Computing beyond Edge, Welcome Swarm


Posted on: December 6, 2018 by Ana Juan Ferrer

Predictions on the number of connected things worldwide forecast shocking figures for the coming years. Today, there is a widespread agreement that the issue will not only be a matter of managing these billions of connected things but, primary, how to handle and exploit all the data they generate.

The immediate response to this challenge has been the emergence of Edge (or Fog) computing. This consists in providing equipment, tools and mechanisms that allow rapid processing of data at “the edge of the network” in a location close to where the data is generated, to avoid unnecessary network transmission to the Cloud and enable near real- time actuation over connected things.

However, we foresee these won’t be sufficient to completely address the challenge. Increasingly connected things are becoming not only smart objects but autonomous things including multitude of sensors with growing computing capacities for delivering cognitive tasks. These are, for example, autonomous robots and connected cars.

Here it comes, the computing swarm

The growth in complexity of these autonomous things, their ever-increasing computing demands coupled with the fact that these are commonly mobile objects, will require that Edge and Cloud computing technologies go a step further in its evolution.

We name this foreseen evolution Swarm Computing.

Swarm computing combines network and cloud principles to create an on-demand, autonomic and decentralized computing thus taking the functionality and flexibility delivered by IoT ecosystems to a new level.

It leverages on existing edge and cloud computing best practice, but with improved focus on mobility with data sharing and temporary control of connected devices.

Edge computing and multi-cloud architectures embracing the swarm vision will then evolve into a set of computing and storage platforms able to provide low latency and near real-time responses with security capabilities focusing on both physical and digital entities.

Challenging but essential

According to us the potential two-level polarization between edge and cloud is superseded by the concept of swarm which enables a more advanced cloud cooperation model.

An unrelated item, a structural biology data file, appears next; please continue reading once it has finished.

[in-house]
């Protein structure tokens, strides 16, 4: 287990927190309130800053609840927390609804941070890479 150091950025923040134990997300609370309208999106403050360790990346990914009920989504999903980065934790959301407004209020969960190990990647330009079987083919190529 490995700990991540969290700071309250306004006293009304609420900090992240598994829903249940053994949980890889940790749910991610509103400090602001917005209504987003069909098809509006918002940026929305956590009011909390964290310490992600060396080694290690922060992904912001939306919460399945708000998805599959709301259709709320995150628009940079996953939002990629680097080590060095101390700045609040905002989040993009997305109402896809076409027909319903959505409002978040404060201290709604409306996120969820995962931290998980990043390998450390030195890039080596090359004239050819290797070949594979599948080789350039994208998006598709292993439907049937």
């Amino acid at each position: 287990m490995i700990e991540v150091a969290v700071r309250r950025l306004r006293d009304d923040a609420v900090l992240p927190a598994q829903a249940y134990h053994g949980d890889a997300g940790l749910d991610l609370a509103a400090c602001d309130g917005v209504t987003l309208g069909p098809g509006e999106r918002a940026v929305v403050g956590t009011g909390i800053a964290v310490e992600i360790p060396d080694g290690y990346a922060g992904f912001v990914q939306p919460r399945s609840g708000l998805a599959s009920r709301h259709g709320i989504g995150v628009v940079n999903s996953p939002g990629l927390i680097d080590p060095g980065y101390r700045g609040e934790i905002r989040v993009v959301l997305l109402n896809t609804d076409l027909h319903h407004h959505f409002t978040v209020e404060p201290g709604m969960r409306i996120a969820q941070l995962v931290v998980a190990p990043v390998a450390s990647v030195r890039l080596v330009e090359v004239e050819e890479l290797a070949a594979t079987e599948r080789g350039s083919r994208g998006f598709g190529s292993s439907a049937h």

Swarm computing aims to address new business models around digital markets by creating novel opportunities at the intersection between people, businesses and things. Connecting people, devices and services into digital ecosystems has been recognized as challenging but essential for the coming years.

New research is required on how to deploy, operate and manage these heterogeneous and highly distributed services, which will require high levels of automation and innovative skills. In addition, future complex digital ecosystems will increase the need for solutions able to adapt to specific user needs at scale in a highly dynamic way.

We introduce in our Swarm Computing White Paper as below a reference architecture for the swarm concept and illustrate it through two use cases:  Robotics and industrial swarms. For more information, we invite you to also read out latest Thought Leadership paper Journey 2022 'Resolving Digital Dilemmas'

Download the Swarm Computing – White Paper

Share this blog article


About Ana Juan Ferrer

Head of NG Cloud Lab, Atos Research and Innovation and member of the Scientific Community
Ana Juan Ferrer is Head of Lab of Next Generation Cloud Lab in Atos Research and Innovation, group which focuses its research on Cloud and Edge Computing technologies, distributed systems and service engineering. Currently, she is coordinating the mF2C project that investigates methods and tools to support resource orchestration across Fog and Cloud environments. Ana also participates in the Atos Scientific Community, working on Edge and Swarm Computing, aiming to identify and materialise opportunities for Atos in advanced cloud models such as Edge and Fog Computing and multi-cloud hybrid models. In addition, Ana is Atos Distinguished Expert on Cloud Domain, specifically targeting Edge Computing developments.

Follow or contact Ana